For the sake of this article, we will not be discussing all of the factors listed above. It is your responsibility to know what hard hat your workplace requires and which will offer you the most protection.

Classes of Hard Hats

Hard hats come in various styles and are put into different classifications. There are three classifications of industrial hard hats: classes G, E, and C. They are rated and made for different levels of protection.

  • Class E (Electrical): Hats in this class have an extra insulated lining and can resist voltage up to 20,000 volts.
  • Class G (General): The hats in the general category only protect you from a lower voltage, up to 2,200 volts. While these hard hats are insulated, they offer minimal protection to the head. These are the most common hard hats.
  • Class C (Conductive): Hard hats in this category offer no electric protection. These hats are normally made out of a conductive material, like aluminum.

Your employer should know beforehand the hard hat best suited for your job. Regardless of which class of hard hat you choose, it should be ANSI-certified and OSHA-aligned. Remember that hard hats don’t replace common sense. There are times when they cannot protect you at all if you are not doing all you can to be safe.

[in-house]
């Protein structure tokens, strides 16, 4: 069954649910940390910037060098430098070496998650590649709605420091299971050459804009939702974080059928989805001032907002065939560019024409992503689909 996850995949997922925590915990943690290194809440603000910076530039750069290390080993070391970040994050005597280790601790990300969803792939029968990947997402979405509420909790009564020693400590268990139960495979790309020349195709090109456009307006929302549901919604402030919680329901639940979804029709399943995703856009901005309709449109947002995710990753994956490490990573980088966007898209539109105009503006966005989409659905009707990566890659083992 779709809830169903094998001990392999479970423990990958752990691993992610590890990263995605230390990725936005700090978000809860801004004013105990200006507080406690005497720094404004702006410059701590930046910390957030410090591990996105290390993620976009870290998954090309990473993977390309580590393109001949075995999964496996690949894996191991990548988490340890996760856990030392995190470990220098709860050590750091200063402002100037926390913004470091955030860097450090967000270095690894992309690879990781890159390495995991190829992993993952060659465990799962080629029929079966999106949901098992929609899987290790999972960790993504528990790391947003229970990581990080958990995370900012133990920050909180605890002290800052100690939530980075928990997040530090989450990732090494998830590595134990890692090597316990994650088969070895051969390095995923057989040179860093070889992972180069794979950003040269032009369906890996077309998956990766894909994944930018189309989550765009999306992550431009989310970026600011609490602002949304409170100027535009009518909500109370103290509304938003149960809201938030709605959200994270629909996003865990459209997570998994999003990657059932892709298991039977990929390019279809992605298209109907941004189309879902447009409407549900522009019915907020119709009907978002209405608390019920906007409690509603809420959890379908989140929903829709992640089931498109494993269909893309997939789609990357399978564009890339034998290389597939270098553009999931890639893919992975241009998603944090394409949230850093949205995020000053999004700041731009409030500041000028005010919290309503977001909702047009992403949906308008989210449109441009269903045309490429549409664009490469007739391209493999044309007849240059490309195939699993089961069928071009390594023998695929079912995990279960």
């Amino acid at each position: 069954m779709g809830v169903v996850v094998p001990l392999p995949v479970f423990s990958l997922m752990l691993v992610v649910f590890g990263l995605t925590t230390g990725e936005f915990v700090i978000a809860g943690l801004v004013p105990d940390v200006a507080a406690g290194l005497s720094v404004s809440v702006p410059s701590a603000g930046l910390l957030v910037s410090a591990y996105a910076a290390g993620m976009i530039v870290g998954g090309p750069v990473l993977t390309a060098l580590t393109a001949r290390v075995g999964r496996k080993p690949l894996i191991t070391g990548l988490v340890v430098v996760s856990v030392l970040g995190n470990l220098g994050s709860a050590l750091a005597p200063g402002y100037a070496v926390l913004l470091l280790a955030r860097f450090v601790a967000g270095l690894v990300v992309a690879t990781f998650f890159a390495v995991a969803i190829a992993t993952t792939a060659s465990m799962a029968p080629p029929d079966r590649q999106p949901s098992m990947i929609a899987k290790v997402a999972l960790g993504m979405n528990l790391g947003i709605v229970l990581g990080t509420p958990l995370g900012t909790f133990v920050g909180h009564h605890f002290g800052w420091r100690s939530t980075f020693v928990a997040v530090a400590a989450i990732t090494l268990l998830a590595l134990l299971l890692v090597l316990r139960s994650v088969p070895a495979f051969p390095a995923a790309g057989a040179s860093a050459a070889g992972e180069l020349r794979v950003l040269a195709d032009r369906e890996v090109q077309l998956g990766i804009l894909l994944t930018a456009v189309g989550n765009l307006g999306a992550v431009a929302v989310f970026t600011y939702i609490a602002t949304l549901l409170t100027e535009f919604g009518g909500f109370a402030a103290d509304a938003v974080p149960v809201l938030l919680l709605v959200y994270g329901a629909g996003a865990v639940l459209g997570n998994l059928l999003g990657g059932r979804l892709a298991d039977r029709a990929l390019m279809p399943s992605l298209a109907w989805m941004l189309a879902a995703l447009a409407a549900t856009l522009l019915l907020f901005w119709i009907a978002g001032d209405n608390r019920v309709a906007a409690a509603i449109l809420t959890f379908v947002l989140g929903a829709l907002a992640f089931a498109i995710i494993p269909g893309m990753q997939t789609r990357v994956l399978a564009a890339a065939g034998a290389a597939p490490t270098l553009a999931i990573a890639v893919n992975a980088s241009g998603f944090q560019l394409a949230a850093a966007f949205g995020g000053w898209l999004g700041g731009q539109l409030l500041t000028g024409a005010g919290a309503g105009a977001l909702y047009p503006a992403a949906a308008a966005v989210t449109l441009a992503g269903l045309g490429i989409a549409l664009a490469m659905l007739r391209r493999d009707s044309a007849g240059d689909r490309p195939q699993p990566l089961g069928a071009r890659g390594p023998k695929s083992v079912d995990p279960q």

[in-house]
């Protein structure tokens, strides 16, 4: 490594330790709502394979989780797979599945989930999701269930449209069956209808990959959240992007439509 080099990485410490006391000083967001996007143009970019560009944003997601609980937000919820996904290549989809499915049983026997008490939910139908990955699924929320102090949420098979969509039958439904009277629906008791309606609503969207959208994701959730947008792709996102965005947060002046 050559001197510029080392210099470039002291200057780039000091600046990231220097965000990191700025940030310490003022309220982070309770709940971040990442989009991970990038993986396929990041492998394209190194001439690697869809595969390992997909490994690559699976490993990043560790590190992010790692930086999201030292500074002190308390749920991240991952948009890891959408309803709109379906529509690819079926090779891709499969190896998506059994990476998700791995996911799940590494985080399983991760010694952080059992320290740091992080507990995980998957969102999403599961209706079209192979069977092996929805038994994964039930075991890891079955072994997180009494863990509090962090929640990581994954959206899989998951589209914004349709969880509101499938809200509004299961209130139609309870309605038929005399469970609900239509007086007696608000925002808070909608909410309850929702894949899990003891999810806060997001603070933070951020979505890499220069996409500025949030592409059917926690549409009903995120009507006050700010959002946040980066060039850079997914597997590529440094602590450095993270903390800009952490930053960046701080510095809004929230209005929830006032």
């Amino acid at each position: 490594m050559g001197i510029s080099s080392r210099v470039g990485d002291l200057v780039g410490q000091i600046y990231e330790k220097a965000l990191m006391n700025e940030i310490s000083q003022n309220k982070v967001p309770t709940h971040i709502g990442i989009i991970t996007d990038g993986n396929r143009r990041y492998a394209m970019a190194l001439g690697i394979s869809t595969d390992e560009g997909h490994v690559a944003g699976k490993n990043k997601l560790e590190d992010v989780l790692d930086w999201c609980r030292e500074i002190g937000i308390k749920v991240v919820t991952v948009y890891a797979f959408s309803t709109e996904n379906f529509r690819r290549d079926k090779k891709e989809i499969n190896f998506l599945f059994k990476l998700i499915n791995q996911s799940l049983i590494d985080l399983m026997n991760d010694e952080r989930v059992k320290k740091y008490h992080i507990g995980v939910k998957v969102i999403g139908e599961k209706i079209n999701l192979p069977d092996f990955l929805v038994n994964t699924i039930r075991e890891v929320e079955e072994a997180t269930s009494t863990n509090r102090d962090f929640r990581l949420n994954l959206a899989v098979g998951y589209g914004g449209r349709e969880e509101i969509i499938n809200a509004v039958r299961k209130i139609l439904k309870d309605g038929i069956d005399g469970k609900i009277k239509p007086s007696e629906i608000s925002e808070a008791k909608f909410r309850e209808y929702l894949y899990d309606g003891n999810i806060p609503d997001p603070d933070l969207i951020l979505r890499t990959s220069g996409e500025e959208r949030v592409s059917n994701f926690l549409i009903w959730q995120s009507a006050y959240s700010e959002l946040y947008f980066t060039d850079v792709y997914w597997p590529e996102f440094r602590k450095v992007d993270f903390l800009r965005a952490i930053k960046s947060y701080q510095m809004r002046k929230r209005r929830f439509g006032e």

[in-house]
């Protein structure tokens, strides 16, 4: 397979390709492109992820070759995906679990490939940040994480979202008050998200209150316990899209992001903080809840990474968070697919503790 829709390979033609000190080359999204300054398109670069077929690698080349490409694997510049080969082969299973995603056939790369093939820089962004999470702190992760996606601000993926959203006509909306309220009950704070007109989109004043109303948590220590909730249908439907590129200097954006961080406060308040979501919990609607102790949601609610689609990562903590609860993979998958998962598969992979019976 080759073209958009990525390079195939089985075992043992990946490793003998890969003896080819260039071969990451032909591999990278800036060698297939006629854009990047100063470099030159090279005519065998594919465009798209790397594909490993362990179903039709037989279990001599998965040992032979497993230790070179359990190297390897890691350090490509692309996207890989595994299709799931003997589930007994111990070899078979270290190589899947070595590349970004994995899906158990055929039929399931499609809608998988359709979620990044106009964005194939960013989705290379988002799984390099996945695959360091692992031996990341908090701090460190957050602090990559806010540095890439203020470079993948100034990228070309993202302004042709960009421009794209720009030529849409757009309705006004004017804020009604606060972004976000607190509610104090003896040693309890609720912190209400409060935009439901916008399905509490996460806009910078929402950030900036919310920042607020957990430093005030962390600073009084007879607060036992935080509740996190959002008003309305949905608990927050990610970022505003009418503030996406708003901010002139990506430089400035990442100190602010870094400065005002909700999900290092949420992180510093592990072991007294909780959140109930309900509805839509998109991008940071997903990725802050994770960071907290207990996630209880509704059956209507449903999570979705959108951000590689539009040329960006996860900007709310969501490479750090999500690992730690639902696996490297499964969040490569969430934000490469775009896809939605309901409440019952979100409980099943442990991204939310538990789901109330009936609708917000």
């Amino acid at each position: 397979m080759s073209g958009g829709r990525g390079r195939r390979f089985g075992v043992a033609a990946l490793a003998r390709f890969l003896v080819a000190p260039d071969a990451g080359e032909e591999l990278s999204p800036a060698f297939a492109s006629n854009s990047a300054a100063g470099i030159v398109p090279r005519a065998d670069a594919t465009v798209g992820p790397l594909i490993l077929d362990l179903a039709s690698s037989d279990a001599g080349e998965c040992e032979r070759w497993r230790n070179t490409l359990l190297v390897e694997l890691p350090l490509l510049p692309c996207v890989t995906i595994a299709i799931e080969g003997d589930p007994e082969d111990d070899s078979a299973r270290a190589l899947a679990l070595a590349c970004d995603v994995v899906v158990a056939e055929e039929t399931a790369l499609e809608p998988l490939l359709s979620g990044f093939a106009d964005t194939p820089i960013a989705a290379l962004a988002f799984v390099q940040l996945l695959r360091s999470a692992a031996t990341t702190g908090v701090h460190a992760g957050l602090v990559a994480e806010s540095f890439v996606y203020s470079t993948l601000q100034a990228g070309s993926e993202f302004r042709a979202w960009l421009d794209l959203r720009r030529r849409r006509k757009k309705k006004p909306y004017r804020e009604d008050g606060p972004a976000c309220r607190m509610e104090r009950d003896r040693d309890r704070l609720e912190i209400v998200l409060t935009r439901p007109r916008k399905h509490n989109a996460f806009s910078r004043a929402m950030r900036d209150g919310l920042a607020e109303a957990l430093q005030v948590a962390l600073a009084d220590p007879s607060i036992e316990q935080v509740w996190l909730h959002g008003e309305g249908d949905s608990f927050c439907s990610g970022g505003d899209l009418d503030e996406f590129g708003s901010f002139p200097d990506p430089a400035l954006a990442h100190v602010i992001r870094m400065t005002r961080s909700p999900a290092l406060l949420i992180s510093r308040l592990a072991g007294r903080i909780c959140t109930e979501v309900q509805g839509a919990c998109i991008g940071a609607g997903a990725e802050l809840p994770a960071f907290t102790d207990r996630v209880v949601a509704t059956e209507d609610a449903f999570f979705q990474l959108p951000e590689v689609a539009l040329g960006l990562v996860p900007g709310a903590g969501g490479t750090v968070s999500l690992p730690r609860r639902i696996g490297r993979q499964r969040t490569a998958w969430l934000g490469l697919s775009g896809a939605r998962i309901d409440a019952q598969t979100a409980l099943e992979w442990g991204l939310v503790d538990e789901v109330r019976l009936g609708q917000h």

Hard Hat Types

Along with the classifications, it is important to know what type of hard hat you need. Type 1 protects only from impact damage that comes from directly above. Type 2 not only protects from above, but protects the rear, front, and sides. Make sure that, before use, you know the type and classification of your hard hat.

Hard Hat Color Codes & Meaning

On a construction site, there are many tasks and operations that go on at once. In order to avoid chaos and confusion, some method of organization is necessary. Color can be used to distinguish between different areas or duties on the worksite. Color coding is a straightforward yet efficient method of monitoring who is doing what and where they are meant to be. To help prevent accidents and keep operations running smoothly, different areas or tasks can be designated with different colors.


A white helmet is generally worn by an individual who has safety responsibilities in the workplace. Some of these individuals could include: